Results 1  10
of
46
Inverse free parallel spectral divide and conquer algorithms for nonsymmetric eigenproblems
 Numer. Math
, 1994
"... We discuss two inverse free, highly parallel, spectral divide and conquer algorithms: one for computing an invariant subspace of a nonsymmetric matrix and another one for computing left and right de ating subspaces of a regular matrix pencil A, B. These two closely related algorithms are based on ea ..."
Abstract

Cited by 61 (12 self)
 Add to MetaCart
We discuss two inverse free, highly parallel, spectral divide and conquer algorithms: one for computing an invariant subspace of a nonsymmetric matrix and another one for computing left and right de ating subspaces of a regular matrix pencil A, B. These two closely related algorithms are based on earlier ones of Bulgakov, Godunov and Malyshev, but improve on them in several ways. These algorithms only use easily parallelizable linear algebra building blocks: matrix multiplication and QR decomposition. The existing parallel algorithms for the nonsymmetric eigenproblem use the matrix sign function, which is faster but can be less stable than the new algorithm. Appears also as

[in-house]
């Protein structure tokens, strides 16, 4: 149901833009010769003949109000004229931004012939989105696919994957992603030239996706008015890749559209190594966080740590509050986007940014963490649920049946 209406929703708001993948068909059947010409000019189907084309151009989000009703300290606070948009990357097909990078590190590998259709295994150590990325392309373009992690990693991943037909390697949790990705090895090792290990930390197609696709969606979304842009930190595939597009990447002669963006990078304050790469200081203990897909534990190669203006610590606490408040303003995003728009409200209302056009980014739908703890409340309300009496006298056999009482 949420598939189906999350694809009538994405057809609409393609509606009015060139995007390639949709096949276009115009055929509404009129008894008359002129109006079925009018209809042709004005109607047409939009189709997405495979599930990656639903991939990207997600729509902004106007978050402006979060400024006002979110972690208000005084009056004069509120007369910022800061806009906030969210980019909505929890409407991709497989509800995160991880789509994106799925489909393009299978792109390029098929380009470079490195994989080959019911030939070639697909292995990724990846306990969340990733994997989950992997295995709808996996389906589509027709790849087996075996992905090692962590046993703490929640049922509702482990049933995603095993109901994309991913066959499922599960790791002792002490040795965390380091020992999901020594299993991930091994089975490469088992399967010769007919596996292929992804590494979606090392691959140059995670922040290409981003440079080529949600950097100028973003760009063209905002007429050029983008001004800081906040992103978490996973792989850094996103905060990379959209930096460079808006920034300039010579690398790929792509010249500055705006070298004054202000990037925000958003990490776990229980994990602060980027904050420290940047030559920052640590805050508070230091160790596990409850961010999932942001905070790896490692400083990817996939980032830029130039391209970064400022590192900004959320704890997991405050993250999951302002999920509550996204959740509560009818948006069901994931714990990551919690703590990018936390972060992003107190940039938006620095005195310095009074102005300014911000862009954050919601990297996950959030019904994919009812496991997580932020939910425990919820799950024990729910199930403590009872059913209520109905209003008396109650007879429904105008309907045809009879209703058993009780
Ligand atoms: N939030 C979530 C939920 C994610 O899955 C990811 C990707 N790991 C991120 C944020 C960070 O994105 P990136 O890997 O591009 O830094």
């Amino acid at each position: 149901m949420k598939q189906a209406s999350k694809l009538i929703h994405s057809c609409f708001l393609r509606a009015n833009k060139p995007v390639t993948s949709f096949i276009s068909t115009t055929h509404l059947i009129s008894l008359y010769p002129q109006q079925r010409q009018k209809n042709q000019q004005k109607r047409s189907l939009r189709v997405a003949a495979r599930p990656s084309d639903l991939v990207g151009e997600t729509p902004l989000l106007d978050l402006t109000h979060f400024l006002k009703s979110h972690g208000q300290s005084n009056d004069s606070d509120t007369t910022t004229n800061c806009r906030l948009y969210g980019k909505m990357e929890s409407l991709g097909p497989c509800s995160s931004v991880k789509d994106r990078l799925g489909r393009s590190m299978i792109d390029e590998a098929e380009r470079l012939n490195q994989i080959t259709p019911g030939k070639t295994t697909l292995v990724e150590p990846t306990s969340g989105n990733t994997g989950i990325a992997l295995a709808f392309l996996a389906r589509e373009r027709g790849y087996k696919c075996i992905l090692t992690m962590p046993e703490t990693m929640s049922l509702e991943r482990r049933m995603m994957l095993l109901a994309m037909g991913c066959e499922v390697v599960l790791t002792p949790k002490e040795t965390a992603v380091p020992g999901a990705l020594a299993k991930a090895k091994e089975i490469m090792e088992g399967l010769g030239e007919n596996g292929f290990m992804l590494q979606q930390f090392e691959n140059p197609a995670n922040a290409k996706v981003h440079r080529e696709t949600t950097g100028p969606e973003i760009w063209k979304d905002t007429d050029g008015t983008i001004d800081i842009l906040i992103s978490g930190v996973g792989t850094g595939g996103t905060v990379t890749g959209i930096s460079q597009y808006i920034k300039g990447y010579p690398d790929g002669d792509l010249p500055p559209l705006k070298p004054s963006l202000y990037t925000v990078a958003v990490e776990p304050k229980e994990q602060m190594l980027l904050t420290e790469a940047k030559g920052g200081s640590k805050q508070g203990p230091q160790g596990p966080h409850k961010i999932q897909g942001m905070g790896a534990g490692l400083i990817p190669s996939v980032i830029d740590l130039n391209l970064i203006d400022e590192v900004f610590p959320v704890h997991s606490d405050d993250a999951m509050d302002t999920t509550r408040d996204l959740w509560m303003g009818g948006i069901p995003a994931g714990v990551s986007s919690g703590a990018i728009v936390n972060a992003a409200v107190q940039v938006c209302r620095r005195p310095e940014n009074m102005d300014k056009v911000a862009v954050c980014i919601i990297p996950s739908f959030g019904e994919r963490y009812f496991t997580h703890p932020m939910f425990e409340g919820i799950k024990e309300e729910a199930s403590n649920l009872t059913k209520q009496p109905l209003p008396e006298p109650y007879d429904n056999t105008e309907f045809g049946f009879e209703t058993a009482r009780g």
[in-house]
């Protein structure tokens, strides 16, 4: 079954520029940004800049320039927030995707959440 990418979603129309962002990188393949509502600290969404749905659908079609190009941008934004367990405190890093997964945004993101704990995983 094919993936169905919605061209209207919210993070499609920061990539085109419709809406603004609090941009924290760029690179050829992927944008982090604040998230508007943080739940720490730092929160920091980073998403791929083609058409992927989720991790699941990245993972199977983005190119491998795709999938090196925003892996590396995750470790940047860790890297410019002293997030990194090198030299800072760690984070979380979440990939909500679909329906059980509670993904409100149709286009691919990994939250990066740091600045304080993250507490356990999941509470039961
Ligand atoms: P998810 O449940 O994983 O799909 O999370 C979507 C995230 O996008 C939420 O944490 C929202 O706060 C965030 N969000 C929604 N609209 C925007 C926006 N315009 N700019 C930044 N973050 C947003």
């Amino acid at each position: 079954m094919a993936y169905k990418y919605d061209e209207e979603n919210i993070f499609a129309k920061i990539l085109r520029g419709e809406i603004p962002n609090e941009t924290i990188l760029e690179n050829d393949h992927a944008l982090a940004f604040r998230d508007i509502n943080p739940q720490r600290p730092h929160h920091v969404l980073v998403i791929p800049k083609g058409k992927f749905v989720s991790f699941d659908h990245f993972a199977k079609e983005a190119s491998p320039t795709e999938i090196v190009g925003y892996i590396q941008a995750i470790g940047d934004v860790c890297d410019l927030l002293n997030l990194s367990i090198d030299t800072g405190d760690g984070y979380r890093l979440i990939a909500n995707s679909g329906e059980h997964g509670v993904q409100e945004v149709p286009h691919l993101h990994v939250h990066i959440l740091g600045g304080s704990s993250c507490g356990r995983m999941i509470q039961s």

Computing the Singular Value Decomposition with High Relative Accuracy
 Linear Algebra Appl
, 1997
"... We analyze when it is possible to compute the singular values and singular vectors of a matrix with high relative accuracy. This means that each computed singular value is guaranteed to have some correct digits, even if the singular values have widely varying magnitudes. This is in contrast to the a ..."